Switching from Windows to Mac easier than you think

“With Longhorn still at least 18 months — if not longer — away from a final release, I decided now was as good a time as ever to try out the Mac OS X operating system,” Ed Oswald writes for BetaNews. “I have not had a lot of experience with Macs, other than in elementary and middle school with old Apple IIc and IIe’s (like most people) and on an old G3 running Mac OS 9 at my job while I was in college. Even though Apple may have sharp looking desktops and a highly regarded operating system, I never had a reason to leave the world of Windows.”

“Enter Mac OS X Tiger. The fourth revision of the operating system in as many years brings features that are still a long ways off for Windows users. It just works, really,” Oswald writes. “Right off the bat the operating system impresses… Moving all my files over onto the Mac was not difficult at all. With just the operating system alone and no installed third-party applications, I could view my Word documents, PDF files and pictures without a problem. Apple’s built-in Mail client is more than capable. It even sports features found in Microsoft’s pricey Outlook 2003, including advanced spam filtering and mail rules… Safari is as fast as IE, with less risk of spyware problems.”

“All new Macs ship with iLife, which is available separately for $79 USD. The package includes a number of useful applications for the Windows switcher, including iTunes (available free on the Web), iPhoto, iMovie, iDVD, and GarageBand… iTunes, which Windows users can try before they switch, works just like the Windows version; however, it is noticeably faster on the Mac,” Oswald writes.

“Finally, and probably the most attractive benefit to switching, is the fact that Macs are currently immune to spyware and malware that plagues Windows. And the chances of your Mac catching a virus are practically nil. If you are getting tired of having to make sure your computer isn’t infected with spyware every day, maybe it’s time to consider a Mac. I walked into this review fully expecting to just try out the platform and return to my Windows desktop. But due to the Mac’s ease of use, no-hassle operating system, and the productivity boost it has provided, I find myself using Windows less and less,” Oswald writes.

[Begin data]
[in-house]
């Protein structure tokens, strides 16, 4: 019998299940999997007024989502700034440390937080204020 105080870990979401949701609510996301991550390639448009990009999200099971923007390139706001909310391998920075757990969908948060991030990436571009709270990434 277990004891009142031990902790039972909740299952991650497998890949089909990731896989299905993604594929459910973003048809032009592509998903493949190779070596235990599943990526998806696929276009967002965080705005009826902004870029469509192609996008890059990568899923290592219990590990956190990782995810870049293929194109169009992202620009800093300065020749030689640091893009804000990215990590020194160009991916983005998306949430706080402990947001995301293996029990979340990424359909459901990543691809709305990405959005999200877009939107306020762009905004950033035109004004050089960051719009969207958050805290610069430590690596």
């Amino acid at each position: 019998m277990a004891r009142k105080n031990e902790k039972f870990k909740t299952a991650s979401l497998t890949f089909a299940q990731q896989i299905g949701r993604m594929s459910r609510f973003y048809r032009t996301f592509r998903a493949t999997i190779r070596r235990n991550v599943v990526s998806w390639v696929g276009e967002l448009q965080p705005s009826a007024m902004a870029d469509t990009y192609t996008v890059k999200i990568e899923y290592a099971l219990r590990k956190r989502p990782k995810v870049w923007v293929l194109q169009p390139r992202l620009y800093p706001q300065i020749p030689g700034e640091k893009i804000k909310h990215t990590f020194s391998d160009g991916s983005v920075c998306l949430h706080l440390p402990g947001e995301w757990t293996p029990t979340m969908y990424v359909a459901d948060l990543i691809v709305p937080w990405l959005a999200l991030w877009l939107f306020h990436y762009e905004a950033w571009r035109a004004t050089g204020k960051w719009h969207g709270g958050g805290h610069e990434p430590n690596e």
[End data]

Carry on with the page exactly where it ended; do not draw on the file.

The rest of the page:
Full article here.

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11 Comments

  1. I liked all the WIn-users calling bias. They have to accept that for 99% of the population the writer’s views reflect a growing truth:

    “I walked into this review fully expecting to just try out the platform and return to my Windows desktop. But due to the Mac’s ease of use, no-hassle operating system, and the productivity boost it has provided, I find myself using Windows less and less.

    If you asked me to switch to a Mac a few years ago, I would have called you nuts. However, with all of problems Windows has and the lack of true innovation to the operating system in recent years, Microsoft has left the door wide open for somebody else to take the reins. And Apple is taking full advantage of it.”

    And it will continue to…

  2. > Safari is as fast as IE, with less risk of spyware problems>

    WRONG!! No risk.

    And the chances of your Mac catching a virus are practically nil

    WRONG. Leave out the practically.